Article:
On the surface, it appeared that in the fall of 2002, Mr. Jawad had voluntarily joined a newly‐formed domestic insurgent group, Hezb‐e‐Islami Gulbuddin (HIG), which had provided him with training and hand‐grenades, to be used to carry out an attack on U.S. forces. There is no doubt that someone conducted a brazen hand‐grenade attack on two U.S. Special Forces Soldiers and their Afghan interpreter, who were stuck in traffic in a crowded Kabul bazaar or marketplace on December 17, 2002. The Soldiers and the interpreter sustained significant injuries when the grenade exploded inside the victims’ vehicle. Fortunately, because of the body armor worn by the Soldiers, they managed to survive the attack. Although Mr. Jawad was undoubtedly present in the bazaar at the time of the attack, there is considerable doubt in my mind about whether Mr. Jawad actually threw the hand grenade. Furthermore, the most credible evidence in the possession of the U.S. government is that Mr. Jawad was lured to Afghanistan under false pretenses – the promise of well‐paid work clearing landmines promised to him by unscrupulous recruiters for HIG. There is also evidence to suggest that HIG drugged Mr. Jawad and forced him to participate in the attack against his will.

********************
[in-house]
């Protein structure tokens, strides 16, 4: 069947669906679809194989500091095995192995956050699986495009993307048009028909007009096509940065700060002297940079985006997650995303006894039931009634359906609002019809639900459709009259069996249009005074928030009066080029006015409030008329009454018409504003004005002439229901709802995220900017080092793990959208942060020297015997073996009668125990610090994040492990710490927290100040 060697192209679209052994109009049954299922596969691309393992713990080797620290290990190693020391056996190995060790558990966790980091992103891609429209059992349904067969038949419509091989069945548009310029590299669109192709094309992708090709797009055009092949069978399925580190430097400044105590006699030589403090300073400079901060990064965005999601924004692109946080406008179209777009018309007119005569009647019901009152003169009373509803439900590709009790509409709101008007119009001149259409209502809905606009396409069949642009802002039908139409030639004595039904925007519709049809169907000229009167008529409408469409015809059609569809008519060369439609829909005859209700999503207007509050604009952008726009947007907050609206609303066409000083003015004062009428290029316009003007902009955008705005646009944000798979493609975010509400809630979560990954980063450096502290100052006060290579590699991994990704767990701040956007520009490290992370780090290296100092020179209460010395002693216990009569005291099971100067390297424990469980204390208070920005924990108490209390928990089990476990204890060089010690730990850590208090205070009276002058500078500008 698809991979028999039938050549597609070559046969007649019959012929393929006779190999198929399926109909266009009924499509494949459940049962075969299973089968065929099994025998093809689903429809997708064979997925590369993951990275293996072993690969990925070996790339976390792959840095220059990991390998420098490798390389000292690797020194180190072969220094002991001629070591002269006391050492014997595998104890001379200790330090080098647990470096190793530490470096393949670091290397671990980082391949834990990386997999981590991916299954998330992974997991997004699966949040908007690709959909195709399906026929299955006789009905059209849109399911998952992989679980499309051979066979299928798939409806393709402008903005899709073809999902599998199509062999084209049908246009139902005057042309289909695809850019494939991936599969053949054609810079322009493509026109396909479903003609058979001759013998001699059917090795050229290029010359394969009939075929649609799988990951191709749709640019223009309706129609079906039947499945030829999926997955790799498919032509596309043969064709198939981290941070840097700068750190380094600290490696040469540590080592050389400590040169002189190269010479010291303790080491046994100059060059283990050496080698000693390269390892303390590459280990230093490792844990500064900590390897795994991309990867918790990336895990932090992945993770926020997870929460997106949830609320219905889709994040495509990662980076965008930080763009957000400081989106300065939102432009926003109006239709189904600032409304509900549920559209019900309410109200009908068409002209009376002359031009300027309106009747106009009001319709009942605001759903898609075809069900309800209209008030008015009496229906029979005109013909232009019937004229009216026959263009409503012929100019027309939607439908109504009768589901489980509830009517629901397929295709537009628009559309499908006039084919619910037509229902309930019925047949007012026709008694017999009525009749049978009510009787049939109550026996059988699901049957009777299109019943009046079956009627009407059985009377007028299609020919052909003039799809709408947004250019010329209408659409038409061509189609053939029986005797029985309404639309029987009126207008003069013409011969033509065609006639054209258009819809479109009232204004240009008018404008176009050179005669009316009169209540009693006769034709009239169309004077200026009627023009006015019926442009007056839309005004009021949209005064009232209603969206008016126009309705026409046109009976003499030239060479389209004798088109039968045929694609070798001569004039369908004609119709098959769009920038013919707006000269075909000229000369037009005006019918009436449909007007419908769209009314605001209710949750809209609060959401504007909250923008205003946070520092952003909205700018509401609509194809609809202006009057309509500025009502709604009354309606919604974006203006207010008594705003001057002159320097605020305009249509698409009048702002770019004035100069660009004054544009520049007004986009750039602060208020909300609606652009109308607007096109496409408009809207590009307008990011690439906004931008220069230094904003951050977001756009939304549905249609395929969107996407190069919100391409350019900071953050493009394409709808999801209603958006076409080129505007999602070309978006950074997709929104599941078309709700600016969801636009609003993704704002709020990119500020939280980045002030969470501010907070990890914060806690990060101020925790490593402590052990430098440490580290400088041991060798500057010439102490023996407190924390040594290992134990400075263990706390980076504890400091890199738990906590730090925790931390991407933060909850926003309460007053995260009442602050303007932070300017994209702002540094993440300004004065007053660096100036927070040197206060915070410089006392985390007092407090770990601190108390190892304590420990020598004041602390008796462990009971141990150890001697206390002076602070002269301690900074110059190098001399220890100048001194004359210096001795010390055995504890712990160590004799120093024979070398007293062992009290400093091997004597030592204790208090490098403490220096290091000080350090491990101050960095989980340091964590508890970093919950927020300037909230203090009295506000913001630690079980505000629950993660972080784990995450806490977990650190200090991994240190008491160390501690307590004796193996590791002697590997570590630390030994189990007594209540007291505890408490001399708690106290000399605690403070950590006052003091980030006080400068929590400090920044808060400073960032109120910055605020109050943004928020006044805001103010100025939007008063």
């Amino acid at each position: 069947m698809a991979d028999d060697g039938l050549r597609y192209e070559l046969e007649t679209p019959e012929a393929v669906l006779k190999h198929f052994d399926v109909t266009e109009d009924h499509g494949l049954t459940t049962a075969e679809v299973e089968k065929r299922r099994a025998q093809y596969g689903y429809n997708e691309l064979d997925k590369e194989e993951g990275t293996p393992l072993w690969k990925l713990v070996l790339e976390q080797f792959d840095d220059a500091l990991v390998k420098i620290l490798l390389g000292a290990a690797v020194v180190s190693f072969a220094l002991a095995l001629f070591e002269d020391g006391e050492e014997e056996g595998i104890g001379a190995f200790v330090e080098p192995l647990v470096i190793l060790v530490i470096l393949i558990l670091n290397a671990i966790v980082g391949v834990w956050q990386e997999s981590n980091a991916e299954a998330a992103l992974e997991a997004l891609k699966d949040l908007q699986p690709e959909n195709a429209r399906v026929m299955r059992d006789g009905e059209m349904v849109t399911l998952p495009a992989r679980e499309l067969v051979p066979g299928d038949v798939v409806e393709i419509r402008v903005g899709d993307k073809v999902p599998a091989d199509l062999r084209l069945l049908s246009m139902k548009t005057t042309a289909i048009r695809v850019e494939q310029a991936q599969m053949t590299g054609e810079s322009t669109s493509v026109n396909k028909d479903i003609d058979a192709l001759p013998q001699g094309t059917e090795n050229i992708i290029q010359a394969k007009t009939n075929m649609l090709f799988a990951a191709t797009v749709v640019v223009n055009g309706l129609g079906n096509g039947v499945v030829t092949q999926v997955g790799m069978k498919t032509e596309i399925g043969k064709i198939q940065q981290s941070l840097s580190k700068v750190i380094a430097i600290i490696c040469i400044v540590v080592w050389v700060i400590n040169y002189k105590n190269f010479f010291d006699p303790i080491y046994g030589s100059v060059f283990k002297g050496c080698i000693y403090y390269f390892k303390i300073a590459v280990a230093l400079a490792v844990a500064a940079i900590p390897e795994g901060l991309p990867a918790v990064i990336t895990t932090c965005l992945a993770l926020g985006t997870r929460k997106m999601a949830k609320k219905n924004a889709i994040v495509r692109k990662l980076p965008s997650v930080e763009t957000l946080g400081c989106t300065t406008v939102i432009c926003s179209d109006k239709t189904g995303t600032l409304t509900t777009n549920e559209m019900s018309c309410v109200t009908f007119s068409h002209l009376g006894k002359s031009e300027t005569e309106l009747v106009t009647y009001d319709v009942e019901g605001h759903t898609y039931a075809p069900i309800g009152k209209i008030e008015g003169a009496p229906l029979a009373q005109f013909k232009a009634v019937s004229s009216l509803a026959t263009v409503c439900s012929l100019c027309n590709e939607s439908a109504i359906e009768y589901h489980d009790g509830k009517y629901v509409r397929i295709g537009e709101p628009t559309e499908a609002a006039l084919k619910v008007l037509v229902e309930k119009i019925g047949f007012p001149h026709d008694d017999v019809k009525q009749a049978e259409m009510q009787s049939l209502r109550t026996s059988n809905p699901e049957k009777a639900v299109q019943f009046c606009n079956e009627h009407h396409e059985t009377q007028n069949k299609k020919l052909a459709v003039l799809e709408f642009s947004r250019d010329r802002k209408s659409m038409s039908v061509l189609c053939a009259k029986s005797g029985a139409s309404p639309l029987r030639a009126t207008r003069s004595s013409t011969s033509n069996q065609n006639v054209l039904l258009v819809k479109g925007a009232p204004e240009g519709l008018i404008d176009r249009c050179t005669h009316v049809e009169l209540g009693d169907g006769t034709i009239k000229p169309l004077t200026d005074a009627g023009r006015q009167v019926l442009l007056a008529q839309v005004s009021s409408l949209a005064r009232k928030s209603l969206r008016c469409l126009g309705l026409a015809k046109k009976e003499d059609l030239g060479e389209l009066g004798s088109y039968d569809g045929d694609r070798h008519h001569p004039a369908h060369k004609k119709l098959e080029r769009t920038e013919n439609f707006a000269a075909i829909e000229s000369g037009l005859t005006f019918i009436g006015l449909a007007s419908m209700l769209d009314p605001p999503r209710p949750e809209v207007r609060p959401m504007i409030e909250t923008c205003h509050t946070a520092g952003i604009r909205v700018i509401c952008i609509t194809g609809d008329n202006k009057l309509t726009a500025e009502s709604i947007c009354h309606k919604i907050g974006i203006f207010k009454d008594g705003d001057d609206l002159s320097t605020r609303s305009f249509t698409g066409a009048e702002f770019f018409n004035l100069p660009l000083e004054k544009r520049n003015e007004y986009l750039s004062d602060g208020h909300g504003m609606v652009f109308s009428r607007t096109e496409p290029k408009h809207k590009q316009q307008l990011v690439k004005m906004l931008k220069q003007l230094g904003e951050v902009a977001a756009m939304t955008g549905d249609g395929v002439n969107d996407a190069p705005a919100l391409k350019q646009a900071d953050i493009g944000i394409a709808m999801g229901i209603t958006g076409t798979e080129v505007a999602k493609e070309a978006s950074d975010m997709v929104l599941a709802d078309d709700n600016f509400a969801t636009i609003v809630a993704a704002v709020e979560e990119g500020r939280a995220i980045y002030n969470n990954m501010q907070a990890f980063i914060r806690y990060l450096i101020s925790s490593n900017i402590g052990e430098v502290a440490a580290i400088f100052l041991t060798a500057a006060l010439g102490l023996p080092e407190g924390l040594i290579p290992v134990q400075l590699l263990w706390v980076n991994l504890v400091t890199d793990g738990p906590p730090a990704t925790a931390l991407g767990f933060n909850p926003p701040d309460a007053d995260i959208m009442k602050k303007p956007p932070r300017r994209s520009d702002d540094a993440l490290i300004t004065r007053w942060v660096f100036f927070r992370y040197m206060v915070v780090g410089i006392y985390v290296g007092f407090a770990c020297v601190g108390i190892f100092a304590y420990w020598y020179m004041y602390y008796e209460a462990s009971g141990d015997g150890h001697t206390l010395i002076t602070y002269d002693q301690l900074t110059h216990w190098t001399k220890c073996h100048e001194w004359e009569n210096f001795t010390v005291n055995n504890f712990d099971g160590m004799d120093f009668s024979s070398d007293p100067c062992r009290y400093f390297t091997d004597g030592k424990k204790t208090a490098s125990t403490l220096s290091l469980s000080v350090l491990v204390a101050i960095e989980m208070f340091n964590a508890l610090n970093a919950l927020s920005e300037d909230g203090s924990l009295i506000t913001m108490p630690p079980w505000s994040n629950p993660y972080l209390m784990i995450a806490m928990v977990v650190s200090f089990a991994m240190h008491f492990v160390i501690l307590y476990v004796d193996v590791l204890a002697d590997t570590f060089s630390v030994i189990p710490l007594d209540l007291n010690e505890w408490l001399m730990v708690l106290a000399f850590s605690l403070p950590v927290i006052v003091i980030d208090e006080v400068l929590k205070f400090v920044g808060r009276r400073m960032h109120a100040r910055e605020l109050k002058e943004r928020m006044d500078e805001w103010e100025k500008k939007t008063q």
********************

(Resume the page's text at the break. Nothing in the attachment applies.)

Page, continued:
he skeletal witness statements I received suggested that Mr. Jawad had been arrested almost immediately after the attack by Afghan police officials and by two members of what was then the Afghan National Army, who happened to present at the scene. According to these witness accounts, the Afghan police transported Mr. Jawad to an Afghan police station located nearby, where the Afghans interrogated him. The Afghan police officials maintained that once at the station, Mr. Jawad freely confessed to tossing the hand grenade in the victims’ vehicle, and further that Mr. Jawad claimed sole responsibility for the attack. The Afghans produced a statement handwritten in the Dari language (Dari is the Afghan term for Farsi), which they claimed was Mr. Jawad’s personal confession, with his thumbprint at the bottom, to his recruitment by the terrorist organization and his conduct of the attack. In this handwritten statement, and in translated summaries of other interviews of other purported percipient witnesses conducted several months after the attack, Mr. Jawad proclaimed his pride in conducting the attack, and, perhaps most inflammatory of all, claimed that he would repeat the attack if given the opportunity.